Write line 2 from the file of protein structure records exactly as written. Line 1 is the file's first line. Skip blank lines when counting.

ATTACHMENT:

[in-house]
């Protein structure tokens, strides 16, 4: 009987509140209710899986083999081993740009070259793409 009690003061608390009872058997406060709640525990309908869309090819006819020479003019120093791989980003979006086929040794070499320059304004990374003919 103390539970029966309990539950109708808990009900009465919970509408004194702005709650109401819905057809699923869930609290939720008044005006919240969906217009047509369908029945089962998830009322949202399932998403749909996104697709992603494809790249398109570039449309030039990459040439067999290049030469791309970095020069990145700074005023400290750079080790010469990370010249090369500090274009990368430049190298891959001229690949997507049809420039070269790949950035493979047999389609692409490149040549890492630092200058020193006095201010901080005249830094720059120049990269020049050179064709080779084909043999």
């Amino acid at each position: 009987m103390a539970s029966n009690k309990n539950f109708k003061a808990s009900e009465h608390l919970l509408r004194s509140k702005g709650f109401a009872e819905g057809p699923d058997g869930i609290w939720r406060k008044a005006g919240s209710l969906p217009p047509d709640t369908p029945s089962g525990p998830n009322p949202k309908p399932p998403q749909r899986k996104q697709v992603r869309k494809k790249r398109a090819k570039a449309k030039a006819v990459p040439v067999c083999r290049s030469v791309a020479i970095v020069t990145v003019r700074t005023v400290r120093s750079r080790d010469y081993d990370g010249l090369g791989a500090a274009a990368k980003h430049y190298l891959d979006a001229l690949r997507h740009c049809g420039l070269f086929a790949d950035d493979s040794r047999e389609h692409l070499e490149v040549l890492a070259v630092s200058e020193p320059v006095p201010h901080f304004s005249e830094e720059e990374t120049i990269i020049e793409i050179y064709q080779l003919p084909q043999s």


């Protein structure tokens, strides 16, 4: 009987509140209710899986083999081993740009070259793409 009690003061608390009872058997406060709640525990309908869309090819006819020479003019120093791989980003979006086929040794070499320059304004990374003919 103390539970029966309990539950109708808990009900009465919970509408004194702005709650109401819905057809699923869930609290939720008044005006919240969906217009047509369908029945089962998830009322949202399932998403749909996104697709992603494809790249398109570039449309030039990459040439067999290049030469791309970095020069990145700074005023400290750079080790010469990370010249090369500090274009990368430049190298891959001229690949997507049809420039070269790949950035493979047999389609692409490149040549890492630092200058020193006095201010901080005249830094720059120049990269020049050179064709080779084909043999």